This understanding of Jubilee as the payoff of a lease is common in Old Testament commentaries. Here are some scholars and commentaries that have made this observation –
Matthew Henry (1710):
Thus it was provided that the lands should not be alienated from their families. They could only be disposed of, as it were, by leases till the year of the jubilee and were then to return to the seller or his heir.
The Interpreter’s Bible:
In the year of Jubilee all indentured labor, in regard to Hebrews, was to come to an end, all leases were to expire; the Hebrew might not alienate his agricultural land, but he might lease the right to farm it, the sum to be paid being the estimated value of the crops up to the year of Jubilee, when the lease would automatically end.
Land could not be sold in a conventional sense, and any payments for property amounted to the purchaser taking a lease on it until the next Jubilee year… since only the produce of the land could thus properly be bought or sold.
Leviticus 25 prohibits anyone from selling himself or his land off permanently. In effect he may only rent out his land or his labor for a maximum of forty nine years. The rent is payable in one lump sum in advance, as if there was a sale, but in the Jubilee year the land reverts to its original owner and the slave is given his freedom.
Purchasing land was like purchasing a lease.
Before and after the year of jubilee land would be “bought” or “sold.” Actually, the leaser purchased a specific number of harvests.
Verses 13-17 of Leviticus 25 go on to spell out the financial implications of this transaction, for what appeared to have been the sale of the land was in fact only the sale of the use of the land. Therefore, as the year of Jubilee approached, and the years were few, it diminished the value and the cost of the land to the purchaser, depending on the number of harvests the land could produce until the Jubilee.
There is thus significant consensus among Biblical scholars that Jubilee actually entailed the completed payment of a debt, not its forgiveness.
If the debt exceeded the value of the crops that would be harvested before the next Jubilee, the one leasing could supplement the amount of the lease by selling his labor for those years as an indentured servant. At any time the lease could be paid off by a family member or the original person leasing the land with no early payment penalty. The price would be the number of years’ worth of crops remaining on the lease.
Even though Jubilee is not a “forgiveness of debt,” you could find other Biblical grounds for the idea. Jesus in the parable of the “Unmerciful Slave” (Matt. 18:23-35) portrays a king who has a slave brought to him who owes him 10,000 talents (about $10,000,000 or more). Since the slave has no means to repay the debt, the king commands that he, his family, and his goods be sold. The slave pleads for mercy and receives it from the king. His debt is forgiven. Later that same slave meets someone who owed him 100 denarii (a denarius is a day’s wage), and when this debtor cannot repay, the slave has him thrown into prison. Other slaves observe this scene and report what he has done to the king. The king says, “You wicked slave, I forgave you all that debt because you entreated me. Should you not also have had mercy on your fellow slave, even as I had mercy on you?” Jesus here commends the voluntary and merciful act of the king and holds that one who is shown such mercy over a very large debt should be merciful to one with a much smaller debt. Forgiving debt is not here a matter of justice but of mercy. Although the context of this parable is a chapter that wrestles with the importance of forgiving sin, we certainly see that forgiving a debt is a merciful (though not mandatory) option. It is also possible to pay off another’s debt. This is certainly encouraged by stories in the early church about some Christians who sold themselves into slavery in order to get money to buy others out of slavery. Leviticus 25 encourages family and friends of the debtor to pay off his debt so that the use of the land is back in the original family’s hands (Lev. 25:47-55).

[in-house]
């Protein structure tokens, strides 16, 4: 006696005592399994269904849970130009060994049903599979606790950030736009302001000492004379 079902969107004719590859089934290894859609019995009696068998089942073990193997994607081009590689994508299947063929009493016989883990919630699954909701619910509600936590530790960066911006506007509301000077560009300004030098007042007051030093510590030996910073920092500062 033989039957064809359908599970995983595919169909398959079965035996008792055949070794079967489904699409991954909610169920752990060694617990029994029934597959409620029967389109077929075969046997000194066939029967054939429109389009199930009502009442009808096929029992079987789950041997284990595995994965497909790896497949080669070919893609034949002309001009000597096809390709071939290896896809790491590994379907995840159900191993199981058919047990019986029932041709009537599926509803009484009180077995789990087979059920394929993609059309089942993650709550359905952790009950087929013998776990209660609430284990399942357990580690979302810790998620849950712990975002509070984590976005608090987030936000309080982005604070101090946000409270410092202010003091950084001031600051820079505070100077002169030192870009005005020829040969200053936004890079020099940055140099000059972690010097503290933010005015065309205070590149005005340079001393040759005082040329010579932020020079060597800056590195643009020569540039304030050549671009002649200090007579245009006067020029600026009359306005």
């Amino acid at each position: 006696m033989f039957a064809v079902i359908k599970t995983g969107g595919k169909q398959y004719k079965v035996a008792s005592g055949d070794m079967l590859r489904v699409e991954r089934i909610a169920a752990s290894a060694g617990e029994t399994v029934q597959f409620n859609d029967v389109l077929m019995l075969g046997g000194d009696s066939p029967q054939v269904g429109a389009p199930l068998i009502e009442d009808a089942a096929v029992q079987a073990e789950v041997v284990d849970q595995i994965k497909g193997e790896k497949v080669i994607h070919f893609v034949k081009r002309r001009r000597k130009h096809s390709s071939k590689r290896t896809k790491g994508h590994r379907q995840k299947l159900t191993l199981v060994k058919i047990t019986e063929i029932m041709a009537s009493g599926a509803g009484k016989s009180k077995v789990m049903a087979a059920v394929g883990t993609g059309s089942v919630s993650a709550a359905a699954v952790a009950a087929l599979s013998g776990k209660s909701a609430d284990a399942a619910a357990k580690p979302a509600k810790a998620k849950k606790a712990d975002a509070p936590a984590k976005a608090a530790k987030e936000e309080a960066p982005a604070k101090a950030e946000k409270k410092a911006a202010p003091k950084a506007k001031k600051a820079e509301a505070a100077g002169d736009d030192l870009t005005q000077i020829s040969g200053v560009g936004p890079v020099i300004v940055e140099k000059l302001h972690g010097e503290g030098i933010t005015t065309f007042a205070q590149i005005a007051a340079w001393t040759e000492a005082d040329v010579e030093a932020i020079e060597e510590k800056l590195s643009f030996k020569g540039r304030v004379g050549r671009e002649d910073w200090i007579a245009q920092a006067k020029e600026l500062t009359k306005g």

Michael Harbin, in a thorough academic paper on “Jubilee and Social Justice” (available on IFWE’s website – tifwe.org) concludes that, “Jubilee does not involve forgiveness of debt… since there was no debt, there was nothing to be forgiven… Jubilee is then really a semi-centennial national expiration of land leases.”
Certainly there is a Biblical basis for voluntary debt forgiveness. But there is a significant difference between a debt that is paid and the mandatory forgiveness of debt. Jubilee is clearly an example of the former and not the latter. Jubilee is not a celebration of forgiveness of debt but of freedom from debt now paid.